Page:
Unclutter your life and unclutter your genealogy work space. It is essential to allocate time for research, which also means cleaning up files, putting papers in files and preparing a research plan. Whether it is fifteen minutes a day or several hours, add genealogy clean-up and preparation to your daily schedule. If each day is too busy, find time at least once a week. You will be surprised at how much you will accomplish if it is on your schedule.
Clean-up is never fun, but it can make a difference in how you do your research. Working in a messy room or office is less productive, at least for me, than having a cleared desk space for that fresh approach to research. If you have failed to file papers and documents, quit digging through the piles and start filing. Whether you are making use of the dining room table for a desk or have a spacious genealogy room, preparation is necessary.
How cluttered is the desktop of your computer? Files saved and left without proper labels or files? Make a plan for your genealogy files so you can easily retrieve them. This might be folders for specific family surnames, locations or topics. While you are at it, take a look at all the bookmarks or favorites you have on your Internet browser. Are they all mish-mashed together? Folders make it easier to locate specific links thus saving time when you are on Internet. They can be by topics or locations, such as Genealogy Societies, Land Records, Search Engines ... or you can have folders for family web pages, and specific locations.
Now that you have a proper place for everything on and off the computer, it is time to make a list of what you wish to accomplish. What has been left undone for months? What can you accomplish with research before thoughts turn to the winter holidays? A goal accomplished is better than several goals that bring frustration. Keep your goal(s) simple and within a time frame that is in keeping with your schedule. Particularly with computerized genealogy records and access to Internet, it is easy to wander from one surname to another. That is why it is important to not only set a goal, but to develop a research plan.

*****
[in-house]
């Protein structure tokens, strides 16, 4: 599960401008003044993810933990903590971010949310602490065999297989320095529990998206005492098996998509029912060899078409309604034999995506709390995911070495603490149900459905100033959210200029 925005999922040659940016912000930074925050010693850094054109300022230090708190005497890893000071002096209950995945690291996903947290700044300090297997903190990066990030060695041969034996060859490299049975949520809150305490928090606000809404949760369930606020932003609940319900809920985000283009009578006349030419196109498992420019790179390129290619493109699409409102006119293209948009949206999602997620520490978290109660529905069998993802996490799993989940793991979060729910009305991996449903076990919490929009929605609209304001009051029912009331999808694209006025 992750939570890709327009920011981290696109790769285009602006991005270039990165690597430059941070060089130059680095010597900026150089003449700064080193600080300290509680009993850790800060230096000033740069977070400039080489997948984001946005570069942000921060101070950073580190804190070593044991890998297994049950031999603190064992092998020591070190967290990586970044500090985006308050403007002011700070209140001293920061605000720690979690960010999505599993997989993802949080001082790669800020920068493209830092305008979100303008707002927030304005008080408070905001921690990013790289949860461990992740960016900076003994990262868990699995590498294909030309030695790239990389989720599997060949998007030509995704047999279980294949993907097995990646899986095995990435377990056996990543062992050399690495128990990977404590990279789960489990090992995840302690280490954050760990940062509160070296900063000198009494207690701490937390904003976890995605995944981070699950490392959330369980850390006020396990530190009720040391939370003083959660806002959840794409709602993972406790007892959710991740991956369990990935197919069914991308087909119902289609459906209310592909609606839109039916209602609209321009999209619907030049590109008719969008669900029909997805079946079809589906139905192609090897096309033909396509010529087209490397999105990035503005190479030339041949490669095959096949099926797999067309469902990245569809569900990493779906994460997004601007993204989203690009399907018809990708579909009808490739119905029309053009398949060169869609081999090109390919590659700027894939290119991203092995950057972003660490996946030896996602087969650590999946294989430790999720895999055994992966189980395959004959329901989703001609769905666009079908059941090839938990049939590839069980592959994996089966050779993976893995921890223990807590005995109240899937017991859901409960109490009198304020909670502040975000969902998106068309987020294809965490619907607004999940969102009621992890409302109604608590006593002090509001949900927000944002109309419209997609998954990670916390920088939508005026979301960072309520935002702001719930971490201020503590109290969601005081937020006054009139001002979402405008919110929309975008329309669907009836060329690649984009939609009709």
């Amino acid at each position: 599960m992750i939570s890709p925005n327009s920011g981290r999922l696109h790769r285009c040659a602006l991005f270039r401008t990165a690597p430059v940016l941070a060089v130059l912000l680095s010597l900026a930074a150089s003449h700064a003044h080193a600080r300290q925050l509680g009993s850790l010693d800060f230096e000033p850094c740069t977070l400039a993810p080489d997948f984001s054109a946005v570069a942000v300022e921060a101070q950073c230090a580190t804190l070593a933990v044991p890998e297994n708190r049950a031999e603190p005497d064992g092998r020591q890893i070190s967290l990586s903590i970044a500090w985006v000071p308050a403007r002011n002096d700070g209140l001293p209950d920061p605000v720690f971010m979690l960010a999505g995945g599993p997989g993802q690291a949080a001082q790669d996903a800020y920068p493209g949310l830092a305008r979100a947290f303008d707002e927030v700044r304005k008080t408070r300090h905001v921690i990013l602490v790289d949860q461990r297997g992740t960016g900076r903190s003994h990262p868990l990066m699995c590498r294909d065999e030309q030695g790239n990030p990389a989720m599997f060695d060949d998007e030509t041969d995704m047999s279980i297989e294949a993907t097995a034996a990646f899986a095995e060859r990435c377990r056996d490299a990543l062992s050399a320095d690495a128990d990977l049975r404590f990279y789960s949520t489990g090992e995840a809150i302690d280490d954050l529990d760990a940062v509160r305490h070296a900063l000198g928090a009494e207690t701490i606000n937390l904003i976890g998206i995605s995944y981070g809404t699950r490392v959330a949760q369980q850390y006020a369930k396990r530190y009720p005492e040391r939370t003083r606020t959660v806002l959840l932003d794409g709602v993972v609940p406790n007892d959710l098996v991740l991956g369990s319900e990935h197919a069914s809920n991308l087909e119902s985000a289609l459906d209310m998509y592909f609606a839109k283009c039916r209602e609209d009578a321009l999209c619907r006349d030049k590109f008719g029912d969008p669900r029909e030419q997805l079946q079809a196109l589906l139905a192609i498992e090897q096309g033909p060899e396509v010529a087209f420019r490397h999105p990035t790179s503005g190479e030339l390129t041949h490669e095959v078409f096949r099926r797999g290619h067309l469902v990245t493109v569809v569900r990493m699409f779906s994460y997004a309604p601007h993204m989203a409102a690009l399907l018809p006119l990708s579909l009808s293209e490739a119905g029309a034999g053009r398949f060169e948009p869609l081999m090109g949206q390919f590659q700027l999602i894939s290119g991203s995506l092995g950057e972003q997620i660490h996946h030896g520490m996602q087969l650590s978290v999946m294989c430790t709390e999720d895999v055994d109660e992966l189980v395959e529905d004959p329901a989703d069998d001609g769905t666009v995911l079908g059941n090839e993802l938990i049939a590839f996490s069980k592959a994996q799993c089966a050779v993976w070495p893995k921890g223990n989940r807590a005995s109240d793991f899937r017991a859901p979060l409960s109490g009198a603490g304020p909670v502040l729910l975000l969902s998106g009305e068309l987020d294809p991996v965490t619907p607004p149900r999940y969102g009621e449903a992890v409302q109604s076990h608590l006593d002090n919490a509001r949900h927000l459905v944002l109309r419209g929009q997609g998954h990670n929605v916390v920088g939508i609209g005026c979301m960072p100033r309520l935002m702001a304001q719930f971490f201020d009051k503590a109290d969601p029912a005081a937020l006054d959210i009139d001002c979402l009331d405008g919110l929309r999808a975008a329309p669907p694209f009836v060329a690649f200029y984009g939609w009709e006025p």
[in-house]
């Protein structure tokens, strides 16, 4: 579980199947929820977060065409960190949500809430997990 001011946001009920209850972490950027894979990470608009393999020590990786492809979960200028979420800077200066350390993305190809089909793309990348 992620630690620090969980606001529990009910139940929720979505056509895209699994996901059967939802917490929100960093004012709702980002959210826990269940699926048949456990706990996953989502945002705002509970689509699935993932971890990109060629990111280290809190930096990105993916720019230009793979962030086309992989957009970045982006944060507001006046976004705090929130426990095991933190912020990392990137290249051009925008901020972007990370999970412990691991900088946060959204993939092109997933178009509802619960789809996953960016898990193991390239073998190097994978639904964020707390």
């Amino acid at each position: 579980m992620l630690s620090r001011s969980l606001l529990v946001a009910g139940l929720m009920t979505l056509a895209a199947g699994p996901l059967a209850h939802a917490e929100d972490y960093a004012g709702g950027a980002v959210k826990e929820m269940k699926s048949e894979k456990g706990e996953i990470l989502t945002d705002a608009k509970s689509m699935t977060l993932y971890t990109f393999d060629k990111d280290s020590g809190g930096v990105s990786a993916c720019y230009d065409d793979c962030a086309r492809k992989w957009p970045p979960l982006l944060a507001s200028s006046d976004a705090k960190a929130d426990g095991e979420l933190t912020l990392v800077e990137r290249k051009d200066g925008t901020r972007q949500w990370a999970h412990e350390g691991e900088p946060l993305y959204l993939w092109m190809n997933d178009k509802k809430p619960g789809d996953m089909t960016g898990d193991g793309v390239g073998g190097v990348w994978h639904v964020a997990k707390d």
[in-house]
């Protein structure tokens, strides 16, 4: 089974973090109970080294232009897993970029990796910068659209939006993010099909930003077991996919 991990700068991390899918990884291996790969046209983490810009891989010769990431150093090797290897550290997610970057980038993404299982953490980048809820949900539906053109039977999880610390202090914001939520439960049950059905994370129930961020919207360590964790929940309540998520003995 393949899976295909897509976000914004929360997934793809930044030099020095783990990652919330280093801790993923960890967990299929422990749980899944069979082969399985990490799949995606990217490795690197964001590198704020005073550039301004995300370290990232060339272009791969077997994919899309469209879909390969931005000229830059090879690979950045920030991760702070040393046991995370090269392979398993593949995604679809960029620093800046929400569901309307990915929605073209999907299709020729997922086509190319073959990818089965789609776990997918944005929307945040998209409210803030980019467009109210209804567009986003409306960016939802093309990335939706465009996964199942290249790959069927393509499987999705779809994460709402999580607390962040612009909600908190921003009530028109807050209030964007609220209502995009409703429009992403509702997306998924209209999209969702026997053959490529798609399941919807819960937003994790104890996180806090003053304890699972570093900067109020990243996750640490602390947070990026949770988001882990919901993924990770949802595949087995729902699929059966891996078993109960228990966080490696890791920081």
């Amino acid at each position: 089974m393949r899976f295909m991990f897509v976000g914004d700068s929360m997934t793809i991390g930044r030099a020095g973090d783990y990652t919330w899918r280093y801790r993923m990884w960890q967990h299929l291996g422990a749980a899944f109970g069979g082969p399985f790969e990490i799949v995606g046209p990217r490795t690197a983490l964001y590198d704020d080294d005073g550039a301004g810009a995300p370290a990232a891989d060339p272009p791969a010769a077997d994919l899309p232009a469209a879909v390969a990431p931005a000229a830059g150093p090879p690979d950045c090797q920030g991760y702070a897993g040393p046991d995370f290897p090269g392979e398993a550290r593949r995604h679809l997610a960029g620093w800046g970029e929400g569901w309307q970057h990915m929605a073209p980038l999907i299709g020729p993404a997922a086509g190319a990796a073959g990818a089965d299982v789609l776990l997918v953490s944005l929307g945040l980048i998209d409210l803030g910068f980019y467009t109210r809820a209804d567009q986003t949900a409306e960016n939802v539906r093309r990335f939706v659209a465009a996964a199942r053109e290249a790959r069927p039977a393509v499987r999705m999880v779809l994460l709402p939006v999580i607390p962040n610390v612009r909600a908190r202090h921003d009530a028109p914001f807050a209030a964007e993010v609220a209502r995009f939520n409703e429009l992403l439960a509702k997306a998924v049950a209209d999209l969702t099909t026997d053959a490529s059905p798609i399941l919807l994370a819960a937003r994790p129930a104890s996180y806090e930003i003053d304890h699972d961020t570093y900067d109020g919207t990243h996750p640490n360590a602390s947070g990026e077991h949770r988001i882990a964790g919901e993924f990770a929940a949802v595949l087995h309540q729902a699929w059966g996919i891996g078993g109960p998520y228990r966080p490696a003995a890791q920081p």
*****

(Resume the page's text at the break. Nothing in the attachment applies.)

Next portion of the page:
What could you accomplish in two months working either on Internet or doing on-site research, at least three hours a week? That's easy! You can accomplish more on Internet. However, it might be more fun and challenging to do on-site research. Using a sheet of paper for research planning on Internet, select one family unit that you need to research. Write down what you wish to locate or accomplishment. This might be date of birth, location of marriage, place where buried. Beside each jot down where you might look for these items on Internet. Leave a space to show when you did look for it on Internet and the results. Before you dive into research on Internet, print out the charts (family group sheet and ancestral) that pertain to the family unit you are researching.